Wednesday, August 15, 2007

Common Ground News Original Features for republication August 14, 2007

Faith in acting: a review of Eboo Patel's Acts of FaithMatthew Weiner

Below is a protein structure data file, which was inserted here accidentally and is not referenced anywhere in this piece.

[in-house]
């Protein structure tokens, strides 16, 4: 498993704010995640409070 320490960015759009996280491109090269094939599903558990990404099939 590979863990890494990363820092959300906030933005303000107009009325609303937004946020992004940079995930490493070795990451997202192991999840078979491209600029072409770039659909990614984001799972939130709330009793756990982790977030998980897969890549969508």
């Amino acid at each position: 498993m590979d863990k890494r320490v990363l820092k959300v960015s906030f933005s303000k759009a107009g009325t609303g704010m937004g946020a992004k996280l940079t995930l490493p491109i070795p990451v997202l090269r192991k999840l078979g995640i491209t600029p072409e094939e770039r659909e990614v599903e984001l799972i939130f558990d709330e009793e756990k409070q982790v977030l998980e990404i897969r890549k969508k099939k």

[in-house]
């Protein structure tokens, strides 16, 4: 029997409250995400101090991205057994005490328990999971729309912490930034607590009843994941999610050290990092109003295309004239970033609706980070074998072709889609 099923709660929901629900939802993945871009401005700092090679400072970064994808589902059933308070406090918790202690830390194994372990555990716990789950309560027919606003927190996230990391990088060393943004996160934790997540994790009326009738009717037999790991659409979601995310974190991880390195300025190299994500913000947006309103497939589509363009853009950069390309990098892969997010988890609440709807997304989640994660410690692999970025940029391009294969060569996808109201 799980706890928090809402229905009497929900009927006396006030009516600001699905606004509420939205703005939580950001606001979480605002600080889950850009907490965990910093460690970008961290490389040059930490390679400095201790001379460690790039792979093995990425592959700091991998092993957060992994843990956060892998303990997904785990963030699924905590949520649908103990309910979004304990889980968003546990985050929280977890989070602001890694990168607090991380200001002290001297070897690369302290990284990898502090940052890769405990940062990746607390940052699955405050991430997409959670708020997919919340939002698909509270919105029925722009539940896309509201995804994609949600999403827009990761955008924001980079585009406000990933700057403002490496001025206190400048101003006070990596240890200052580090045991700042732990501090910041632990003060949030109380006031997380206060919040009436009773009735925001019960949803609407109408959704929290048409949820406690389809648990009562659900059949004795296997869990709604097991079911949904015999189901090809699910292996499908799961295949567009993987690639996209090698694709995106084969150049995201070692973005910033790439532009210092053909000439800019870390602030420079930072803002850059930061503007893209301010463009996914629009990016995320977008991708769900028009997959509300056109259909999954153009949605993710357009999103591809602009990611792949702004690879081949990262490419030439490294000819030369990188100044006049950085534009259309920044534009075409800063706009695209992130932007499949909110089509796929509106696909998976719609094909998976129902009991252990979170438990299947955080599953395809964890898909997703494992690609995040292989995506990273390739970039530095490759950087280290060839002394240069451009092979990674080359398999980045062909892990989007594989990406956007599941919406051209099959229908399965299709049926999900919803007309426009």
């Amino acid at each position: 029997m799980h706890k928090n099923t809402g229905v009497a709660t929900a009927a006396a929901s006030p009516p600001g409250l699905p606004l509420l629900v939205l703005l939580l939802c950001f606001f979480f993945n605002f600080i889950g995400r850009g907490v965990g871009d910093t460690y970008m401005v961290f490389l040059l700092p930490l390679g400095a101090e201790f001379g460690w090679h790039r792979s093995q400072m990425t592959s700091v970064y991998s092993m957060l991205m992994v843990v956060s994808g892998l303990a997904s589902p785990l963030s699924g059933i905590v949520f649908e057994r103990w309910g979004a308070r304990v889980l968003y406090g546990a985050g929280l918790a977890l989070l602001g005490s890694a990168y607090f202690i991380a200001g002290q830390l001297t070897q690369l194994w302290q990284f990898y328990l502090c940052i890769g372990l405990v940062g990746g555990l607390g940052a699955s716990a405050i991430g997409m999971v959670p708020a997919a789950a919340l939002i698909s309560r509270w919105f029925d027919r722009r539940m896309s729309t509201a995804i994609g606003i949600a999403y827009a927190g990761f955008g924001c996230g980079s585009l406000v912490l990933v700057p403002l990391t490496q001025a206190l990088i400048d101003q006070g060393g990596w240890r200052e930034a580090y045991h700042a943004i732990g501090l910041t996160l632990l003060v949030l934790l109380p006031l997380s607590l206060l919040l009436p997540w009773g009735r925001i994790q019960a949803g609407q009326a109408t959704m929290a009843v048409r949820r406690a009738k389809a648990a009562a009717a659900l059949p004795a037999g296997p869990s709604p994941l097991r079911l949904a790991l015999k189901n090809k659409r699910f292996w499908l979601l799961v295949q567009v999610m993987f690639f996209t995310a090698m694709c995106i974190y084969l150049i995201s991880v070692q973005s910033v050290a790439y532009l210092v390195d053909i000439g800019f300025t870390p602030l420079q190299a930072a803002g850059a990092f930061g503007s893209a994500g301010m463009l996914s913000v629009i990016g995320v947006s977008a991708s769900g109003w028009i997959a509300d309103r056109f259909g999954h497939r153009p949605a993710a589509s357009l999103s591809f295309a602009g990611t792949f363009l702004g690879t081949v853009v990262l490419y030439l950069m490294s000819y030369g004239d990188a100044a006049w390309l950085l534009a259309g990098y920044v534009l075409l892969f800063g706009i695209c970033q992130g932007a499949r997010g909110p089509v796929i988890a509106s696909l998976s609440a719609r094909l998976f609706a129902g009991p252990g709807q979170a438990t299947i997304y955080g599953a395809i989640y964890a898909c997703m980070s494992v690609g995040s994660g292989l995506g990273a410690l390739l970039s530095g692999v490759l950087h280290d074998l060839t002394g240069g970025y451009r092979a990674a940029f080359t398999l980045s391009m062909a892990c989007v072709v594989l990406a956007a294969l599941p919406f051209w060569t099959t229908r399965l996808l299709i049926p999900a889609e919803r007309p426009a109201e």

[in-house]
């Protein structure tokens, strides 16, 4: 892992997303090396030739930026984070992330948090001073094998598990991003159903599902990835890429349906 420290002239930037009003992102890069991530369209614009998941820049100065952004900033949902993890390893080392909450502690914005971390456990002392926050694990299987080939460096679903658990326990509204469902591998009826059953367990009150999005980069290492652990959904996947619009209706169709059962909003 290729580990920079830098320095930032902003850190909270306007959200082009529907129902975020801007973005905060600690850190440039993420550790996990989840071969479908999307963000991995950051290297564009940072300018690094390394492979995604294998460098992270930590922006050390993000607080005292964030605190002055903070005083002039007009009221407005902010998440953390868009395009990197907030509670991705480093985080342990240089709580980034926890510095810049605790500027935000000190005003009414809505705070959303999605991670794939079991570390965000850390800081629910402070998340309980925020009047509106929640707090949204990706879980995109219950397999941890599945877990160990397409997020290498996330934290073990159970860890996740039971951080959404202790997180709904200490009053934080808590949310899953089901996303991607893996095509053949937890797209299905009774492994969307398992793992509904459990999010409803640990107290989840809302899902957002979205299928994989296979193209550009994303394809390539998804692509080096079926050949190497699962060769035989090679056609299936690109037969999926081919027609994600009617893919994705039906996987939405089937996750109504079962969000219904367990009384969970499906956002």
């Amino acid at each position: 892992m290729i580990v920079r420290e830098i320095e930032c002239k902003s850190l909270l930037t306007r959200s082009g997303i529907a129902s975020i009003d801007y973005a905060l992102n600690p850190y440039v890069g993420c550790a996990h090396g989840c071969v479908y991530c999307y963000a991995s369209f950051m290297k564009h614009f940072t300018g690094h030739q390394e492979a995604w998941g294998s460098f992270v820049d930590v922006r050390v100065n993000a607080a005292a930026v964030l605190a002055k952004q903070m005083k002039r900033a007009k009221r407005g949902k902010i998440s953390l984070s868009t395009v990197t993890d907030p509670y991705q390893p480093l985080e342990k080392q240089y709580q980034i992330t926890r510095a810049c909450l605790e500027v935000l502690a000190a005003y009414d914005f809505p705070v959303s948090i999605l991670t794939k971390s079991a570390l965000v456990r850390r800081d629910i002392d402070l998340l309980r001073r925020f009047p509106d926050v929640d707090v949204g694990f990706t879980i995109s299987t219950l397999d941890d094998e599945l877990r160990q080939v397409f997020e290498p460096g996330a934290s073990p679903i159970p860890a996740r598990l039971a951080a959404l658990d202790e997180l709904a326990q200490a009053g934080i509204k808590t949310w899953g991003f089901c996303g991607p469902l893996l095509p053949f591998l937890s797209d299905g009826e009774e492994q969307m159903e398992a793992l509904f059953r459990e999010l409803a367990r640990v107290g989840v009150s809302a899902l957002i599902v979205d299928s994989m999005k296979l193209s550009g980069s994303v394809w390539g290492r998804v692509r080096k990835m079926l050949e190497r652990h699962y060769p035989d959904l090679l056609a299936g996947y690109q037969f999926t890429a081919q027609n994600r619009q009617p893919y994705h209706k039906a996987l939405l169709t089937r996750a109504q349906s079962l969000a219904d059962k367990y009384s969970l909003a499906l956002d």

NEW YORK CITY - There is a growing phenomenon within the Muslim community in America that will change the history of Islam. Young Muslims, mostly the children of immigrants, are publicly reflecting on their identity. Many are becoming, or have become, Islamic scholars and activists on behalf of a civic Islam. Often, these young men and women were raised in fairly secular households and so as they become self consciously Muslim, they must re-imagine what being Muslim, as Americans, means. Certainly, this growing and internally diverse group will change how Americans understand Islam, and how Muslims across the globe understand Islam. Pay attention. A star of this group is Eboo Patel. Founder of the Interfaith Youth Core, Patel not only represents this new face of Islam, but he does so specifically by reaching across religious lines. His being Muslim is centrally focused on embracing difference - and what could be more important in this day? As he tells his story, it is his very encounter with difference that leads him to understand his own faith better, and to become a good Muslim. Patel's story is an important one if for no other reason that it shows how interfaith initiatives, that is reciprocally working with religious others, need not lead to a kind of religious Esperanto or a purely liberal understanding of religion, but rather can enforce and deepen one's own faith while building an appreciation of the other. Patel's book is at once easy to read and informative. The story line is simple without being simplistic: a young Muslim growing up in Chicago learns that he is different from many around him. Some are good to him, others are racist, and he has a choice about how to deal with this racism: go inward and become racist reactively, or begin working with those different from him in order to make a difference. That could be a tag line for this book because, of course, Patel chooses the latter, and reflects that this choice was perhaps less about him and more about who his parents and teachers were. For Patel, this becomes the central argument for why we need to foster positive relations with young Muslims in America and around the world. At this heightened point in time, Muslims can go "good" or "bad", depending on whom they are influenced by. Of course the picture is more complicated, something Patel as an activist-scholar acknowledges. But these are "troubled times", as the sociologist Anne Swiddler argues. Such times require an intense response. We need heroic figures and Patel, in his young life, is undoubtedly moving in that valuable direction. Besides being a story of victory for tolerance and embrace, Patel's story is one of journey, and the narrative line here is again both clear and moving. As Patel self awakens, he travels the globe, meeting the likes of the Dalai Lama and Dr. Ariyaratene (both Buddhists), and is inspired by the likes of Gandhi (a Hindu) and James Baldwin (a Christian and openly gay African American). He likewise rediscovers his own tradition, with such Muslim luminaries as Rumi. Patel does not spend too much time in his autobiography reflecting in an overt way on the more intolerant side that Islam (as well as all other religions) can manifest, although it is implied. Besides not focusing on Islam gone awry, he also does not focus on defending Islam. For me, this is another highlight of Patel's work. Almost everything published about Islam these days is either "pro-Islam" or "anti-Islam" as opposed to a book that looks at Islam in a natural way, finding both the glories and dangers within any lived tradition. Hats off to Patel for refusing to see Islam as an either/or phenomenon, and instead painting a real and complex picture. This is a book that everyone should read, not just glean from a review. Patel explores the interfaith world, realises a major moral gap in that there is no good setting for youth involvement - because it is youth who are easily swayed to intolerance or fostered to justice - and decides he should create the "Interfaith Youth Core".He does, and the rest was just written as history. It is a history worth reading, and I am looking forward to the next chapter.